http://www.skyatnightmagazine.com/review/telescopes/sky-watcher-equinox-80-ed-apo


    cheers
    Dave
     
  12. Apr 10, 2018 #132

    sophiecentaur

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    Can't win 'em all. It's not too bad here as there are no street lamps and the only pollution is from some garden lighting next door (she is security mad). My astrophotography efforts are put to shame by some club members who live close into London. The worse the conditions, the more nerdy you have to be. My problem is I have problems with the cold and laziness, limited budget and some other spending priorities. Some of your solar pictures are good justification for your spending, though.
    BTW, what sort of solar energy rejection filter can you use with your 120mm? I thought there were limits to objective sizes for 'rear end' filtering. I have a shiny Baader filter for my 80mm objective but that is a poor man's solution to solar, I think.
     
  13. Apr 10, 2018 #133
    Lol ... That always works, doesn't it?
     
  14. Apr 10, 2018 #134
    Nice choice, Skywatcher has been known to put out some good equipment for a reasonable price. I actually just purchased my first refractor a few weeks ago: a Skywatcher esprit 80mm. But of course, I haven't had a clear night since I bought it!:frown:
     
  15. Apr 11, 2018 #135

    davenn

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  16. Apr 11, 2018 #136

    davenn

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    grrrr .... been there too in days gone by

    yup, that's where you can use some of narrow band filters .... they give weird colours but still give awesome results in heavily light polluted areas
    I haven't gone that path as yet. I just travel around an hour out of the city area to get to darker areas.


    cheers :smile:

    For the Daystar Quark as shown in my photo above, it can handle up to 150mm objective before a ERF is needed
    I bought the 120mm scope rather than the 102mm with the thought that I can always stop it down to ~ 100mm. This would still give a 40mm improvement over the Lunt 60mm scope and it would also kick the f-ratio up a bit to improve image sharpness over it's f8.3 @ 120mm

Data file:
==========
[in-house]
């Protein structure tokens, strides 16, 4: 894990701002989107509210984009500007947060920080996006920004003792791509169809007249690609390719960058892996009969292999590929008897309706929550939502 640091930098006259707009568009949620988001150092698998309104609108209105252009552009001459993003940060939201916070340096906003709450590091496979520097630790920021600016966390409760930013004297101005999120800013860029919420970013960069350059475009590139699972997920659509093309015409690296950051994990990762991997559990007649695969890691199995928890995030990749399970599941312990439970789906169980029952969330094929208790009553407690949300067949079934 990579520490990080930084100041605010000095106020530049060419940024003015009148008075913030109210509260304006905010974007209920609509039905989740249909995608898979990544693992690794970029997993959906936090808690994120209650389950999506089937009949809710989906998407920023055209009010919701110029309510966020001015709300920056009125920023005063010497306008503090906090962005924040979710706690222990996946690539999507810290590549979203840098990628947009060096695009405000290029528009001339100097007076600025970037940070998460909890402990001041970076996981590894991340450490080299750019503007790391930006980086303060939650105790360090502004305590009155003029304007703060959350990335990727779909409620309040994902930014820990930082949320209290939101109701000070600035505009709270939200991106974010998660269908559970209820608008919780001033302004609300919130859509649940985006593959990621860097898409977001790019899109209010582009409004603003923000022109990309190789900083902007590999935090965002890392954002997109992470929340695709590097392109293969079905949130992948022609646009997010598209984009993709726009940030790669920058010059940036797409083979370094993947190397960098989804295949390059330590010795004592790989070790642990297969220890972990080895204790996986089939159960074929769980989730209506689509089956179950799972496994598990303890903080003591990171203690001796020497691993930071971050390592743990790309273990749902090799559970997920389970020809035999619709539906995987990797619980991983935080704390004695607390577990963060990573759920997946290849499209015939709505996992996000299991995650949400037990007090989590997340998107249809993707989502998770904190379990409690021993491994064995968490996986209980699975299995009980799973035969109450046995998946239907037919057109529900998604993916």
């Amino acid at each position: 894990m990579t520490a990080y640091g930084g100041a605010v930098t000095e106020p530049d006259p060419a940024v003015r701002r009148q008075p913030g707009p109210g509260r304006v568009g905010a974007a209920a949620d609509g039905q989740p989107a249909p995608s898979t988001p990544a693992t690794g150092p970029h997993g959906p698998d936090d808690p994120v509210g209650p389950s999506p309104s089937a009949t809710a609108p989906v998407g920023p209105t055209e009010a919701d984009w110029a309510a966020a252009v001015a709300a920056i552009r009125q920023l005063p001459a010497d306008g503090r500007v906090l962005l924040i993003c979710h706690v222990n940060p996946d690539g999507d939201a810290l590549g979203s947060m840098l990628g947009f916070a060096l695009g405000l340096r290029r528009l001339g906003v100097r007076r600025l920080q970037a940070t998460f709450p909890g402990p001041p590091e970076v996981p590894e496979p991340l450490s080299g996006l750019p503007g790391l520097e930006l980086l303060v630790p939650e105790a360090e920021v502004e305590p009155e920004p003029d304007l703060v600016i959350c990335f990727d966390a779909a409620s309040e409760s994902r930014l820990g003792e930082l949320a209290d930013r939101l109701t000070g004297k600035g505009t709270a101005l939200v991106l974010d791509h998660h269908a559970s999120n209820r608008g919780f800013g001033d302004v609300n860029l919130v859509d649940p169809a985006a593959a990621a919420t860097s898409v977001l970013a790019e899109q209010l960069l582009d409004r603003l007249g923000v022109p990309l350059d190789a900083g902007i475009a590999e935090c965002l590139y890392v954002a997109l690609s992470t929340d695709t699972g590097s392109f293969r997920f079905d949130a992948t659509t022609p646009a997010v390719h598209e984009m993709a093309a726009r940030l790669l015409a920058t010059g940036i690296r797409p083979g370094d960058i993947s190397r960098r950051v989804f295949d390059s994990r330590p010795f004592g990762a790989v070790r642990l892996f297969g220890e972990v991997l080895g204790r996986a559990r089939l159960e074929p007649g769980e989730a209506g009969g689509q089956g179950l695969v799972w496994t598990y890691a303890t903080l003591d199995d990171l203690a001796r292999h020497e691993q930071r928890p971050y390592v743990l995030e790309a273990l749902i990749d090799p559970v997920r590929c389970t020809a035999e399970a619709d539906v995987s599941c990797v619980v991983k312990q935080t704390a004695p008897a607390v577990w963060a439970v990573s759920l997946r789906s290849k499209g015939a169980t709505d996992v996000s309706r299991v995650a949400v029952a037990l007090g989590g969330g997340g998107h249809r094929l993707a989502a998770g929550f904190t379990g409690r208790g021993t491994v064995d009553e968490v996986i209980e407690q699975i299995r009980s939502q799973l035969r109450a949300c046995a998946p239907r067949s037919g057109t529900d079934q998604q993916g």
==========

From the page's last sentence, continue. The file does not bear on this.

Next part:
The Baader filters are good white light filters and I will still use my one for sunspot imaging ( not that there are many of them lately .... solar minimum)


    Dave
     
  17. Apr 12, 2018 #137
  18. Apr 13, 2018 #138

    davenn

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  19. Apr 13, 2018 #139

    davenn

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    The Sun in Ha 13 Apr 2018

    Been off work all week with a not nice case of bronchitis, am feeling very unwell :frown:
    but did decide to haul the gear out today and do some solar imaging
    Reasonably quiet, 4 or 5 small filaments across lower part of disk, 2 groups of prominences on opposite limbs.
    The new active region has moved further onto the disk and is showing an associated filament ...
    The seeing conditions were better than yesterday
    Lunt LS60THa, ZWO ASI1600MM and SharpCap capture software

    180413 Ha Cap02sm.jpg

    180413 Ha Cap12.jpg

    180413 Ha Cap16.jpg

    180413 Ha Cap22.jpg




    Cheers
    Dave
     
  20. Apr 13, 2018 #140

    sophiecentaur

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    Yes. That one looks like mine. It'svery nice. A great (some might say too blingy) finish and focuses well. The rotatable focuser could be better, though. A lot of manual filter changing and suchlike could perhaps make it come loose.